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Saudi Arabia Sentences Men to Lashings, Prison for Converting Woman to Christianity

Saudi Arabia Sentences Men to Lashings, Prison for Converting Woman to Christianity

Saudi Arabia has sentenced two men to lashings and prison time for their part in helping a woman convert to Christianity and escape the country.

According to the Saudi Gazette, the Al-Khobar District Court sentenced one Lebanese man to six years in prison and 300 lashes, as well as one Saudi man to two years and 200 lashes for "brainwashing" the woman into Christianity and helping her escape.

Saudi Arabia, a heavily Muslim nation which was named as the second most oppressive country in the world by watchdog Open Doors USA, prohibits Muslims from abandoning their faith. It is also illegal to proselytize for other religions and to engage in public Christian worship.

Judges follow the Sharia code of Islamic law, and have the power to sentence people to death.

The two men, who apparently were colleagues with the woman at an insurance company, were charged last year after her family complained that they had "brainwashed" her and helped her escape to Bahrain after she turned to Christ. She currently lives in Sweden after being granted asylum, according to local press reports.

The woman's family has said that they only want her to return to them and that she will not be harmed, Saudi newspaper Al Youm reported.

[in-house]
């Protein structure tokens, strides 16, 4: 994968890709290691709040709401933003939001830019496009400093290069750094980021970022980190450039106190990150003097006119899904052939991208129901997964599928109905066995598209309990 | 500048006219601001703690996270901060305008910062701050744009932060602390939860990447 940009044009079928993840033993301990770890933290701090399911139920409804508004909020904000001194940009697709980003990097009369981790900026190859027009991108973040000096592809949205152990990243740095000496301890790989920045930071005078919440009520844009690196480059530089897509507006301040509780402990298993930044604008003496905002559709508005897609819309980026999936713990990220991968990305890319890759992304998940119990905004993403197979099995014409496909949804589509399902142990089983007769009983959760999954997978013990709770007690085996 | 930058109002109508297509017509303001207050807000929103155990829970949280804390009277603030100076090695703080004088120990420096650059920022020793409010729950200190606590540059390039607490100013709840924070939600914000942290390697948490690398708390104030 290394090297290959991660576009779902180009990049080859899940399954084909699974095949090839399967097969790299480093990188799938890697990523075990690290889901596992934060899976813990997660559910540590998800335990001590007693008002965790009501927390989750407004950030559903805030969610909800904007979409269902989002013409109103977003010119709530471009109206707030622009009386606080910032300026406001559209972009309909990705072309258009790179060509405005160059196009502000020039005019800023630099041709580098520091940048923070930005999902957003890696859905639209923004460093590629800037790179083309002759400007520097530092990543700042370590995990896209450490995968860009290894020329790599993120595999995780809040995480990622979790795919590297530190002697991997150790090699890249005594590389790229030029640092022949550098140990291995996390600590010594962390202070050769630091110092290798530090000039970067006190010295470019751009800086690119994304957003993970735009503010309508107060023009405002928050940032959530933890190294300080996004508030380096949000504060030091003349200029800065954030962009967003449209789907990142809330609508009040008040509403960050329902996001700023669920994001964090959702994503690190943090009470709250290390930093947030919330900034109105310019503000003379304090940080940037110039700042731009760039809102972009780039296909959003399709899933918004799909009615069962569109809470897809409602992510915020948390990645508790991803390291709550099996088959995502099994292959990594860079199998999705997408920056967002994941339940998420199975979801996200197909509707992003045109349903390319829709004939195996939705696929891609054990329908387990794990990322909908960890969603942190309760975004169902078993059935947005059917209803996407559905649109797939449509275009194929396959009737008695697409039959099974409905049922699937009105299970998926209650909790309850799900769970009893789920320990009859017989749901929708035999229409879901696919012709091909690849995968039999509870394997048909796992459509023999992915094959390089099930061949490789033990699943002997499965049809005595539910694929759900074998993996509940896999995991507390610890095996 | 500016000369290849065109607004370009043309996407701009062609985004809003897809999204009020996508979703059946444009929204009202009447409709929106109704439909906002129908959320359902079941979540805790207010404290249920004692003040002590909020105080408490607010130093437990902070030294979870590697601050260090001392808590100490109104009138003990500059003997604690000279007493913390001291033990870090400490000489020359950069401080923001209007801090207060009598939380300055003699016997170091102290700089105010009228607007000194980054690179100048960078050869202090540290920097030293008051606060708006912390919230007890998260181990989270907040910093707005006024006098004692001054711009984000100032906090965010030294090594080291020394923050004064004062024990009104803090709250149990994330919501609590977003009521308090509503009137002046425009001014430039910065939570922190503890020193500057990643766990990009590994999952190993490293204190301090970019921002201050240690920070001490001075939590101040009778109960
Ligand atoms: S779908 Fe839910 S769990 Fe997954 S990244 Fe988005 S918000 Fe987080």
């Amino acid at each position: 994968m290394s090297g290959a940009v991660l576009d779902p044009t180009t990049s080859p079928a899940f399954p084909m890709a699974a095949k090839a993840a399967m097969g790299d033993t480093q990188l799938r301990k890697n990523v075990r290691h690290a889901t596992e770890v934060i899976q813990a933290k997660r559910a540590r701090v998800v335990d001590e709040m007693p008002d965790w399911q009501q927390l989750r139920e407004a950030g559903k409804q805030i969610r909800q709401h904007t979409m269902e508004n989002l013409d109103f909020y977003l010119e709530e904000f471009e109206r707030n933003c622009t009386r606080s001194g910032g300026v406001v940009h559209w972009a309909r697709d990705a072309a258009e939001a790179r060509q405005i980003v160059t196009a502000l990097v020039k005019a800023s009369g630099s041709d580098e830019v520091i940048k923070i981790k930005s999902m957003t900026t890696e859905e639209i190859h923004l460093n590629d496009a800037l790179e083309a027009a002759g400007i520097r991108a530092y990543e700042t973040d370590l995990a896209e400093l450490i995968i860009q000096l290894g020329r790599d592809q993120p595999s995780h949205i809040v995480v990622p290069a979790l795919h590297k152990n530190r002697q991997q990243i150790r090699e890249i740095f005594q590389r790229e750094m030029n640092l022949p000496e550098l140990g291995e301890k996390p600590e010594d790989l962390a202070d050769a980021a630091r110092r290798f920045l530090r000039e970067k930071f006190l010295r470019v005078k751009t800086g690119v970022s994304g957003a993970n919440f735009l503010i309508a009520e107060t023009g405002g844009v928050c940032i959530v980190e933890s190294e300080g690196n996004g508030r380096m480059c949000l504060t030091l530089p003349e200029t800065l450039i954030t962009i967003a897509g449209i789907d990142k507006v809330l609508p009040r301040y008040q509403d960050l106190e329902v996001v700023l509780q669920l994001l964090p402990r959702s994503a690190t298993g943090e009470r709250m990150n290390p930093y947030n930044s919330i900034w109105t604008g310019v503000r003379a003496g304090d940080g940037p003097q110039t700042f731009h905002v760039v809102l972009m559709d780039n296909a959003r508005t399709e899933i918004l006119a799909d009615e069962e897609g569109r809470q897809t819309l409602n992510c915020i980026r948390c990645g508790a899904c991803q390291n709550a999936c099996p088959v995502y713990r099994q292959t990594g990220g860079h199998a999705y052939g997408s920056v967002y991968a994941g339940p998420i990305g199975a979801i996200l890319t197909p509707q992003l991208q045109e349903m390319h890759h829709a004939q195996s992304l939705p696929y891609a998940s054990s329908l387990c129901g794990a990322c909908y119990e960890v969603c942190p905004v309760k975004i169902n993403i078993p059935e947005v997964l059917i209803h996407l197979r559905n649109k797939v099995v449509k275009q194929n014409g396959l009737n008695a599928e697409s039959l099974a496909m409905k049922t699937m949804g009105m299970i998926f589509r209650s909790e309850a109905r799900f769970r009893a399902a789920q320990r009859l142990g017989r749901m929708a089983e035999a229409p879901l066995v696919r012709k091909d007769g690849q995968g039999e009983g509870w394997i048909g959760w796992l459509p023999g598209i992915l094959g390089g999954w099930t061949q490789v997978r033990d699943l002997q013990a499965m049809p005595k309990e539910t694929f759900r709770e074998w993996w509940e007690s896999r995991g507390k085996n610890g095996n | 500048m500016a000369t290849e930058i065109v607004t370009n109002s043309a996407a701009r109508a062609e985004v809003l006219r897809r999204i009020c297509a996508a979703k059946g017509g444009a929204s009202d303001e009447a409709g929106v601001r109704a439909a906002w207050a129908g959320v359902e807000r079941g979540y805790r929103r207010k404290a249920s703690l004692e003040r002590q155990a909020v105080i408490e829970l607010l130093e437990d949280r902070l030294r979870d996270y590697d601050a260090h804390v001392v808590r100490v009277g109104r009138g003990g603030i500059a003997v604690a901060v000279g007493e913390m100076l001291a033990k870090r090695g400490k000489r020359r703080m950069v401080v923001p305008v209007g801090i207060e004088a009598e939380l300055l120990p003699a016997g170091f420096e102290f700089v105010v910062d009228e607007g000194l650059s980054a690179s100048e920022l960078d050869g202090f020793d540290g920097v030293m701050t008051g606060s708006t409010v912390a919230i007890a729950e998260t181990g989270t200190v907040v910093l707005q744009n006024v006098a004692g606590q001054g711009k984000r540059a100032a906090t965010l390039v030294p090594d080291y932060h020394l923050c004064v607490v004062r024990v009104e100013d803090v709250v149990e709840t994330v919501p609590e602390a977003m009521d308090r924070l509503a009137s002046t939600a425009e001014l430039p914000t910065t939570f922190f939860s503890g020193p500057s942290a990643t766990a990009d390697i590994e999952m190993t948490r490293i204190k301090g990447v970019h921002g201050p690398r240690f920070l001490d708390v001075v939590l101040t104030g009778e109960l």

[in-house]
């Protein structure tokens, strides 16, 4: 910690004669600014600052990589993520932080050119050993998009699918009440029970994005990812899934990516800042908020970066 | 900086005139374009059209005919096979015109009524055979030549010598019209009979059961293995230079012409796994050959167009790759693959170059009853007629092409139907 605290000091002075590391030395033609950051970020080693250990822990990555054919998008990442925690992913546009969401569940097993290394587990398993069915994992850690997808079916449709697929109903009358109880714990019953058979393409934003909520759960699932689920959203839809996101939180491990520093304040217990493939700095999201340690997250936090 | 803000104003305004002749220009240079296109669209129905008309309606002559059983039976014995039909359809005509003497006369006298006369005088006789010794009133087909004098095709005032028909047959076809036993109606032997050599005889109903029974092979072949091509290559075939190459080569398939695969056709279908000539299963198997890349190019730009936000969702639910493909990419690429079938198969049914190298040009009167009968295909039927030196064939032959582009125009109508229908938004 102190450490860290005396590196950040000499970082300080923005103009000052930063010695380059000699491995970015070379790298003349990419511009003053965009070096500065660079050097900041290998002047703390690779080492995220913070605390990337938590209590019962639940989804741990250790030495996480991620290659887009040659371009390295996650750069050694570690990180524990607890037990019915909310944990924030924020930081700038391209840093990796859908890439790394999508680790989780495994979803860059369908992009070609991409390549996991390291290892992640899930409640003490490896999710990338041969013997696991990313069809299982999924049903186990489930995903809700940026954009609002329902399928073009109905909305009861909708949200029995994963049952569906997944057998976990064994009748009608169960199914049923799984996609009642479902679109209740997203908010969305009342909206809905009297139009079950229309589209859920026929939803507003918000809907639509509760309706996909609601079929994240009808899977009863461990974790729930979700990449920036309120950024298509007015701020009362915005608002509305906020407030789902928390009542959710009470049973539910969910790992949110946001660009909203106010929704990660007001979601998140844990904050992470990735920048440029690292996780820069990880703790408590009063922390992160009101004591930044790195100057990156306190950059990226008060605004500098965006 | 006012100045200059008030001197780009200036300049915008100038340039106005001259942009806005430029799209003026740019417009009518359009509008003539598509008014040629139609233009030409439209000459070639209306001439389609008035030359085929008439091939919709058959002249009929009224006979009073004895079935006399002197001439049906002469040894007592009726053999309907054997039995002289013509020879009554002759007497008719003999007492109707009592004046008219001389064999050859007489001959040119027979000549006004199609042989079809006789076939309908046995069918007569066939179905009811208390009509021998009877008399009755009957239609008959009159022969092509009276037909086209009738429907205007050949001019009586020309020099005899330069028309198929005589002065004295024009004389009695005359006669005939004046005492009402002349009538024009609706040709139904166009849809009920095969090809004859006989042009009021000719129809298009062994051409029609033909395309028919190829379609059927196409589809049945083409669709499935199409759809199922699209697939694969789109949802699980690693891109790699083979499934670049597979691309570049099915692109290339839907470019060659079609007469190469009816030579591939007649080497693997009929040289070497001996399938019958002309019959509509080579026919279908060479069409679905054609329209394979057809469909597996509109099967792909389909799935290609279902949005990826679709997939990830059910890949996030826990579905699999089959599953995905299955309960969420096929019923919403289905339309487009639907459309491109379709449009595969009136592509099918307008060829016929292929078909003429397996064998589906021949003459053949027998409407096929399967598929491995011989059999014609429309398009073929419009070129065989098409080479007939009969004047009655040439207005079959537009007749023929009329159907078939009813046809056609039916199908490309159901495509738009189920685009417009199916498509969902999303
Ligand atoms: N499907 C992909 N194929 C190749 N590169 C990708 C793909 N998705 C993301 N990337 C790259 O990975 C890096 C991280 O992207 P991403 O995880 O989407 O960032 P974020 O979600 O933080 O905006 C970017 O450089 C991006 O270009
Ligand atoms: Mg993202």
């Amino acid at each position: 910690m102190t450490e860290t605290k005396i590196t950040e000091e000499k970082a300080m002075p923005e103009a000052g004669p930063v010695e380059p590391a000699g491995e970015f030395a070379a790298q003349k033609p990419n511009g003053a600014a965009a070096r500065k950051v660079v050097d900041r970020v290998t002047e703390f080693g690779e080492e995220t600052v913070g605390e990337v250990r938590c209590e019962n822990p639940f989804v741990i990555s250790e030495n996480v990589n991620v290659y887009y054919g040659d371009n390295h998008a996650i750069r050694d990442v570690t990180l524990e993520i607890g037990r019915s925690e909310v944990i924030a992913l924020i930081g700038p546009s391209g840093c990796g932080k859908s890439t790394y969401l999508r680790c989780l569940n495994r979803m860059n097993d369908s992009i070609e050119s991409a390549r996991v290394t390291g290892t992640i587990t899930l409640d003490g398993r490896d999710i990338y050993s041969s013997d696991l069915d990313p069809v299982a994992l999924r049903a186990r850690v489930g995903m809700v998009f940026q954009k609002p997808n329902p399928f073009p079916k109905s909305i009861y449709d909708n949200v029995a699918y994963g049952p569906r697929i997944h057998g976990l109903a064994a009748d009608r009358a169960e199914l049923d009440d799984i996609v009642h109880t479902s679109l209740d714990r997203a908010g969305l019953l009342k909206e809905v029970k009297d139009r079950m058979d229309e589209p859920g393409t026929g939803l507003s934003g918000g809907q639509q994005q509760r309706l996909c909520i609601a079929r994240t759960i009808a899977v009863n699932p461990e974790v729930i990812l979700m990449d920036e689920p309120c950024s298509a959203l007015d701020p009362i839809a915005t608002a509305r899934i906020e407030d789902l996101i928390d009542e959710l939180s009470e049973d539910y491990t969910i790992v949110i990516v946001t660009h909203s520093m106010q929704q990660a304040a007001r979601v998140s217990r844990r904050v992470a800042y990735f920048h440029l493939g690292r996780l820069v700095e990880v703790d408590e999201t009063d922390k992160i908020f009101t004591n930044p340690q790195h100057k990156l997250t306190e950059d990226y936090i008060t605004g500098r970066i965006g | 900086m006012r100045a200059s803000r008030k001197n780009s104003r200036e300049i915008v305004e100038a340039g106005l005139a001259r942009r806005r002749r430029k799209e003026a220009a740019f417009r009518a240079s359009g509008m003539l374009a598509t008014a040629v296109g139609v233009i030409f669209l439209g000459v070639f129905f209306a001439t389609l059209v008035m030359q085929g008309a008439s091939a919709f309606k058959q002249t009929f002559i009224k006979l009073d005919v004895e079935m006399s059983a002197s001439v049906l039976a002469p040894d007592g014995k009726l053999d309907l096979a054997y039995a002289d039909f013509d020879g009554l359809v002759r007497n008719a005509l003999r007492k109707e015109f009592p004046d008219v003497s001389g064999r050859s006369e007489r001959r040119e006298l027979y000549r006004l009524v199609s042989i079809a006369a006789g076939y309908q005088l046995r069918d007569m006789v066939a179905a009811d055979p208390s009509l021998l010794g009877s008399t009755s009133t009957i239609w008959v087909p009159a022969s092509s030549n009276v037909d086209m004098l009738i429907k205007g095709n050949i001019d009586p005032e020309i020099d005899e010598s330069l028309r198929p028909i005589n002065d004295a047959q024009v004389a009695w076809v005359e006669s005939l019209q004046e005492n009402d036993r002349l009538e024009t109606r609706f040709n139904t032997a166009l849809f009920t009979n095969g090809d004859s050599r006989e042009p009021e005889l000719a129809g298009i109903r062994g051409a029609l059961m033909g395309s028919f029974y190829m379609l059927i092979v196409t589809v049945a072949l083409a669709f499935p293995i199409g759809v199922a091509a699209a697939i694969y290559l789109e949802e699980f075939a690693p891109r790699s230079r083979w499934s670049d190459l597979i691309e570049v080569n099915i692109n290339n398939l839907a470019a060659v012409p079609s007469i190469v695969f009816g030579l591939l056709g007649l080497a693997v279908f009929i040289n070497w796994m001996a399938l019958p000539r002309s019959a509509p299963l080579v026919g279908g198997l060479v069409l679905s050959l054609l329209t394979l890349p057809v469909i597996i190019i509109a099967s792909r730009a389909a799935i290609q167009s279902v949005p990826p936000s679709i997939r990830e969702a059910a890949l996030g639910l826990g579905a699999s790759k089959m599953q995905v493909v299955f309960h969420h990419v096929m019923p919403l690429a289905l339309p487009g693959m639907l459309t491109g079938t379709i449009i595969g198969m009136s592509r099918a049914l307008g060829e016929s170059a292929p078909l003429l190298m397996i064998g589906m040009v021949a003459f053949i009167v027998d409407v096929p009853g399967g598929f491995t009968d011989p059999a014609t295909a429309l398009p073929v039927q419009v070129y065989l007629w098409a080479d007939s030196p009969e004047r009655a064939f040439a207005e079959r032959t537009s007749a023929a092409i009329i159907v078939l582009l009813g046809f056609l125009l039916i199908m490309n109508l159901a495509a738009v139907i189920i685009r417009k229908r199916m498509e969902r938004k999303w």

"We want her to come home and be with her family. We have written a pledge that she would not be harmed," the woman's brother said. "Whoever claims otherwise is wrong. The condition of her mother is deteriorating every day she is away and the only cure is to see her daughter."

Reuters noted that Saudi Arabia's King Abdullah has been pushing for some religious reform since coming to the throne in 2005, and opened a center for religious dialogue in Vienna last year.

Hostile rhetoric against Christianity is still predominant in the Western Asian country, however. Last year, Sheikh Abdul Aziz Al-Asheikh, who is the Grand Mufti of Saudi Arabia and the highest official of religious law in the Sunni country, said that it is "necessary to destroy all the churches" in the region.

His comments came during a meeting when Kuwait, another heavily Muslim country, was debating on legislation that proposed removing Christian churches and imposing Islamic law on the nation. Unlike in Saudi Arabia, Christians and other religions in Kuwait are currently allowed to build places of worship and gather in public for ceremonies.


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